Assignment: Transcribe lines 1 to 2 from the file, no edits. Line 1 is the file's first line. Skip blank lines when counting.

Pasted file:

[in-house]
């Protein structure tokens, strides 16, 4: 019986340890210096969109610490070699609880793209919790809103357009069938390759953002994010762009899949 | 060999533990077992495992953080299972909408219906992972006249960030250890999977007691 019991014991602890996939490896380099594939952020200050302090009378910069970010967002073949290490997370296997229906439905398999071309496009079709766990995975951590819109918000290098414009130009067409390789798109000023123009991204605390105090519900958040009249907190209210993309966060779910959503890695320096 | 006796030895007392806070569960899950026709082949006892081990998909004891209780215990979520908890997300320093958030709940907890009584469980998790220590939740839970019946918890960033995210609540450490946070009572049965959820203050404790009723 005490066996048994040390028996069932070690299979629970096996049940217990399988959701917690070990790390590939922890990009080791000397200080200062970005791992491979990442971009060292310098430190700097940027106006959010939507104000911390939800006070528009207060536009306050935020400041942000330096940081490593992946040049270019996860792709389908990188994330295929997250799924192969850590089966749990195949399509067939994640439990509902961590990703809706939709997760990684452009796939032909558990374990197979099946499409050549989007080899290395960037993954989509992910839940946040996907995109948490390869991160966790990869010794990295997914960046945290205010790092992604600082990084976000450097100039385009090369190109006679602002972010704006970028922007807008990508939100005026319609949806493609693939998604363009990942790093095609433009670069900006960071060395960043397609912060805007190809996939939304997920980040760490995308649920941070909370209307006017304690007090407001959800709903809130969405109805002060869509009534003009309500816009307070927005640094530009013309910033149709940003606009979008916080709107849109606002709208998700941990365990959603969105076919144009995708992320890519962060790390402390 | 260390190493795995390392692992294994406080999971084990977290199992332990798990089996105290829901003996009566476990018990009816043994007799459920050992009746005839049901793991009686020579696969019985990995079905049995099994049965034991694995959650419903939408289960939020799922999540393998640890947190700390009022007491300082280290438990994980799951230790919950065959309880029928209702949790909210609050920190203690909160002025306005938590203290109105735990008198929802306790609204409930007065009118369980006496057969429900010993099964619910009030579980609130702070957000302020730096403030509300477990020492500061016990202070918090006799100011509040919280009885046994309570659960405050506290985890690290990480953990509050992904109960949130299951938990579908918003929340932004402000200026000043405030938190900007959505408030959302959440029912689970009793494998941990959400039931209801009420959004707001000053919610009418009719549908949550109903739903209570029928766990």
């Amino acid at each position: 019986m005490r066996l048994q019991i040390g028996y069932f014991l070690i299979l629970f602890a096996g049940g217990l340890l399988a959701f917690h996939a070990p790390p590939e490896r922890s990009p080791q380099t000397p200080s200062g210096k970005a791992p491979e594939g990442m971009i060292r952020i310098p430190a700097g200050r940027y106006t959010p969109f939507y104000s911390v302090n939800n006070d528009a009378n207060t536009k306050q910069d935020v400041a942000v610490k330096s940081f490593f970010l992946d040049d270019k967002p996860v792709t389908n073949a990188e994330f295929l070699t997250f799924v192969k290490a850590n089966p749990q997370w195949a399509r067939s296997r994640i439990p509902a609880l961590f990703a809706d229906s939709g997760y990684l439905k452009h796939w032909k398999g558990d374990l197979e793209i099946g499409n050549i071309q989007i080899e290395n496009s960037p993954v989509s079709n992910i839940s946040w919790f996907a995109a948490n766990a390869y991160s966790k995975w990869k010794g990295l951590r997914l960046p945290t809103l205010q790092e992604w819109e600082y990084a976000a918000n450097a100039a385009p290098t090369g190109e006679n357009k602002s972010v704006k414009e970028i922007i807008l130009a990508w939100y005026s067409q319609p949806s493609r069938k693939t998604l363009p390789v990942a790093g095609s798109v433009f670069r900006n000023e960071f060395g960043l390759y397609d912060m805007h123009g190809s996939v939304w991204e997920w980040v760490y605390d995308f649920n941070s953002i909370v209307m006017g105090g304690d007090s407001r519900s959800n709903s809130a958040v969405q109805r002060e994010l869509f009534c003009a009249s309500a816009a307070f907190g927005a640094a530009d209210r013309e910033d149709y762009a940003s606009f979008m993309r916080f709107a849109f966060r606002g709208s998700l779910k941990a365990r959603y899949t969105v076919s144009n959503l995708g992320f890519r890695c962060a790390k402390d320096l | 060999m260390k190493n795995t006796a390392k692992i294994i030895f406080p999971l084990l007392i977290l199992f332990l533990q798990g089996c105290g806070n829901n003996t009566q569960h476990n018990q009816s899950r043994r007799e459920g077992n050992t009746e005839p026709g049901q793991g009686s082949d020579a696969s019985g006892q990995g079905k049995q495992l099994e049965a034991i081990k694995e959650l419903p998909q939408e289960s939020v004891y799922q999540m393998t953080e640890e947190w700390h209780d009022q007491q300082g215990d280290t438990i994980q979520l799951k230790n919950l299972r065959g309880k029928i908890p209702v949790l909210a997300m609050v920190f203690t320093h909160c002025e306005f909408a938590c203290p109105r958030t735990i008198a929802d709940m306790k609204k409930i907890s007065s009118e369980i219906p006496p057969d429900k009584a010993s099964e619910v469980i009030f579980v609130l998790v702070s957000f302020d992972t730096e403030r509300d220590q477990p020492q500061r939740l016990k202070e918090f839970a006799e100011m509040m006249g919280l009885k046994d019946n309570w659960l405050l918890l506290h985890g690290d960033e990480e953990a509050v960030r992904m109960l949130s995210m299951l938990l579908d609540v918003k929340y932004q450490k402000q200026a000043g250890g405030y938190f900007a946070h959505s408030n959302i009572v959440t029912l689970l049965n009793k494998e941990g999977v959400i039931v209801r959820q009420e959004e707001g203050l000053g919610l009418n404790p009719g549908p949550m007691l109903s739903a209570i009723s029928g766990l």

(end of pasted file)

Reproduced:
[in-house]
């Protein structure tokens, strides 16, 4: 019986340890210096969109610490070699609880793209919790809103357009069938390759953002994010762009899949 | 060999533990077992495992953080299972909408219906992972006249960030250890999977007691 019991014991602890996939490896380099594939952020200050302090009378910069970010967002073949290490997370296997229906439905398999071309496009079709766990995975951590819109918000290098414009130009067409390789798109000023123009991204605390105090519900958040009249907190209210993309966060779910959503890695320096 | 006796030895007392806070569960899950026709082949006892081990998909004891209780215990979520908890997300320093958030709940907890009584469980998790220590939740839970019946918890960033995210609540450490946070009572049965959820203050404790009723 005490066996048994040390028996069932070690299979629970096996049940217990399988959701917690070990790390590939922890990009080791000397200080200062970005791992491979990442971009060292310098430190700097940027106006959010939507104000911390939800006070528009207060536009306050935020400041942000330096940081490593992946040049270019996860792709389908990188994330295929997250799924192969850590089966749990195949399509067939994640439990509902961590990703809706939709997760990684452009796939032909558990374990197979099946499409050549989007080899290395960037993954989509992910839940946040996907995109948490390869991160966790990869010794990295997914960046945290205010790092992604600082990084976000450097100039385009090369190109006679602002972010704006970028922007807008990508939100005026319609949806493609693939998604363009990942790093095609433009670069900006960071060395960043397609912060805007190809996939939304997920980040760490995308649920941070909370209307006017304690007090407001959800709903809130969405109805002060869509009534003009309500816009307070927005640094530009013309910033149709940003606009979008916080709107849109606002709208998700941990365990959603969105076919144009995708992320890519962060790390402390 | 260390190493795995390392692992294994406080999971084990977290199992332990798990089996105290829901003996009566476990018990009816043994007799459920050992009746005839049901793991009686020579696969019985990995079905049995099994049965034991694995959650419903939408289960939020799922999540393998640890947190700390009022007491300082280290438990994980799951230790919950065959309880029928209702949790909210609050920190203690909160002025306005938590203290109105735990008198929802306790609204409930007065009118369980006496057969429900010993099964619910009030579980609130702070957000302020730096403030509300477990020492500061016990202070918090006799100011509040919280009885046994309570659960405050506290985890690290990480953990509050992904109960949130299951938990579908918003929340932004402000200026000043405030938190900007959505408030959302959440029912689970009793494998941990959400039931209801009420959004707001000053919610009418009719549908949550109903739903209570029928766990």